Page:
Review: Leaving Blythe River

Leaving Blythe River Catherine Ryan HydeWhen an author of Catherine Ryan Hyde’s stature is giving away free books, how is a bookaholic like me to refuse? I won an advanced reader copy of Hyde’s book Leaving Blythe River (releasing June 4, 2016, from Lake Union Publishing) through the Facebook group Reader’s Coffeehouse.

With 30 published titles to her name, Hyde excels at creating compelling characters. Leaving Blythe River focuses on 17-year-old Ethan, a teenager whose small stature and nervous disposition has made him not just the butt of his friends’ jokes but his athletic parents’, too. Ethan’s world shifts when he discovers his father is not the hero he thought he was. Hyde heaps even more tension on Ethan as his parents divorce and his maternal grandparents need care, calling his mother away. Before he knows what happened, he finds himself in a small cabin with his father in the foothills of the Blythe River Range. When Ethan’s father disappears on a run through the mountains and the local rangers abandon their search, Ethan must rely on three surly neighbors to help him try to find the man he hates.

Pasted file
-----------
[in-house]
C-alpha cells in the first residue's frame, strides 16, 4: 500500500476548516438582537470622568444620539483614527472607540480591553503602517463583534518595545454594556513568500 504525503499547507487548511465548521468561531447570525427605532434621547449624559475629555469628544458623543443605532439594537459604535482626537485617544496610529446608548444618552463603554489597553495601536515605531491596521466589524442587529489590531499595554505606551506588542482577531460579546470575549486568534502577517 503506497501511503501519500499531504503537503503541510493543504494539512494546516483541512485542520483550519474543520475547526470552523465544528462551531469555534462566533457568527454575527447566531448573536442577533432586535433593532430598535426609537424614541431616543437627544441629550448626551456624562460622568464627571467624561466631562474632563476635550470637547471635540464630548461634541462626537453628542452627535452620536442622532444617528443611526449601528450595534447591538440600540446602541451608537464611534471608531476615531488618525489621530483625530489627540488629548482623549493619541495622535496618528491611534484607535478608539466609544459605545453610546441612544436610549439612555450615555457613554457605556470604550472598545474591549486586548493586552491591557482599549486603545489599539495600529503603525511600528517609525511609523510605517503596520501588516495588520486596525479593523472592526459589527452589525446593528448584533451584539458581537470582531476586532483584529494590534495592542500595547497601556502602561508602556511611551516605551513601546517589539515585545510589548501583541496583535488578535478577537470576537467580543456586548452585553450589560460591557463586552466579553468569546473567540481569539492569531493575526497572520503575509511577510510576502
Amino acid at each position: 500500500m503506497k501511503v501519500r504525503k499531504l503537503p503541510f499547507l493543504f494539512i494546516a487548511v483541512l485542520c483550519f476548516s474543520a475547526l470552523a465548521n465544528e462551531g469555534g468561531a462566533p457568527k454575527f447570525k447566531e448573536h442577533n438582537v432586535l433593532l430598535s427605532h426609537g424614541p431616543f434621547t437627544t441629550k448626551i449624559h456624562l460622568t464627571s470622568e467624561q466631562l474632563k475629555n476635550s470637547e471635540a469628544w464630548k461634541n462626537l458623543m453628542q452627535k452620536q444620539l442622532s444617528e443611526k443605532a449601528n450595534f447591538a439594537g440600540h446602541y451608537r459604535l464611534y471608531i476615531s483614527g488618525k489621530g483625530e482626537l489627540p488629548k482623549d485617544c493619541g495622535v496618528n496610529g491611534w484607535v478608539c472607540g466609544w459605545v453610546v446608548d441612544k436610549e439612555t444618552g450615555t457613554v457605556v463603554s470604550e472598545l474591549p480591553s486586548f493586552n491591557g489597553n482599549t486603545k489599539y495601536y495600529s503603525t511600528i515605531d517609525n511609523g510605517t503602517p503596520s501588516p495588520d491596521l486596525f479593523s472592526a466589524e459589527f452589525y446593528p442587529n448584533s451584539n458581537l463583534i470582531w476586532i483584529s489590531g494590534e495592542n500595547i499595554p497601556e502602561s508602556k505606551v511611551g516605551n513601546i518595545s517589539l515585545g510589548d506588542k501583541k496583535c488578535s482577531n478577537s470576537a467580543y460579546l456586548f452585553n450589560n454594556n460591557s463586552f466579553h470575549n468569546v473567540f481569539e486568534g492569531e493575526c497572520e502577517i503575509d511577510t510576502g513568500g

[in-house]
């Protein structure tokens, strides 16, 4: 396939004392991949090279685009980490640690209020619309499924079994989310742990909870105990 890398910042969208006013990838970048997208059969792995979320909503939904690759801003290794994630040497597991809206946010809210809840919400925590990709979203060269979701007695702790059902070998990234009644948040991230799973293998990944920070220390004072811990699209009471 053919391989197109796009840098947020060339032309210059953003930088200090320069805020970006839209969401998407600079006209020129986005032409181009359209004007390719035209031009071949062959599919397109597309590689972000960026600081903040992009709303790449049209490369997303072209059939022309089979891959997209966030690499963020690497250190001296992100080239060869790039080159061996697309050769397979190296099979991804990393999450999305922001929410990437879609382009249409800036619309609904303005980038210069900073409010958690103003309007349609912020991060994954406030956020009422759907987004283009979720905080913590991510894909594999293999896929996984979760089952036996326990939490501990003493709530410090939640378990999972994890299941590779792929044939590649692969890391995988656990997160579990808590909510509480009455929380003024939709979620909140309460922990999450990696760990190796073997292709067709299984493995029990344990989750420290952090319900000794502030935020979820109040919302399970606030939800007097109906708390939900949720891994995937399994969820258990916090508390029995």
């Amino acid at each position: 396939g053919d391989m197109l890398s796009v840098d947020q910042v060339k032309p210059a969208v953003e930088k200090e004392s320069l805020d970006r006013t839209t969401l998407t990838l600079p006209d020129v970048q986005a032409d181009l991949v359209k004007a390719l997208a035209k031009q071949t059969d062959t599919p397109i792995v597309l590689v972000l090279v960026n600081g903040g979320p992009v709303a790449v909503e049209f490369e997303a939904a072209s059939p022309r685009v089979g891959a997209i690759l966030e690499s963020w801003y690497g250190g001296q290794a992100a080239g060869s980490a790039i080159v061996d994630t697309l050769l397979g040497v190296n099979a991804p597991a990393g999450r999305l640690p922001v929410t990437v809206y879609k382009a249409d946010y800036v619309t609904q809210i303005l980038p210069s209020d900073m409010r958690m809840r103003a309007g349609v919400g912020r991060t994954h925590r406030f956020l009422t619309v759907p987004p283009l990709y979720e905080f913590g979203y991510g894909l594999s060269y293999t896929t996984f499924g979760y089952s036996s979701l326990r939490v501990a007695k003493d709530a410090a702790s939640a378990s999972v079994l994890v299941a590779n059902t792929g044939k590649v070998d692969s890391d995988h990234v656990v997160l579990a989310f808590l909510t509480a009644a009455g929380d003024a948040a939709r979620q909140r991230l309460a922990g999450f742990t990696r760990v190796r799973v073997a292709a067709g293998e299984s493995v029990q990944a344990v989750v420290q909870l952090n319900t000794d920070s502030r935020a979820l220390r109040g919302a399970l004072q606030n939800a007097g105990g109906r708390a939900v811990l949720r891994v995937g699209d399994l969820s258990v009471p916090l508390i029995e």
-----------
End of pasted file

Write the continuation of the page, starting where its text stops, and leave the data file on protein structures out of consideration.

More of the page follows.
Leaving Blythe River gives readers plenty of action with grizzly encounters, flooded river crossings, and precarious trail riding. The standouts in this book, though, are really the characters. Ethan’s neighbors teach him not only how to survive in the harsh mountainous terrain but how to navigate life. Sam, owner of Friendly Sam’s Pack Service, goes out of his way to help a kid he doesn’t know, expecting nothing in return. Jone is a 70ish widower who scares even the grizzly bears but has a soft spot for Ethan. The foursome is rounded out by Marcus, a 30-something guy who came to the mountains to escape but found little of what he was hoping for there. Each of these side characters brings a certain flavor to the book, without which, the story would be just a plain broth.

Hyde’s book is a fast read with plenty of moments as deep as the Blythe River after a rain storm.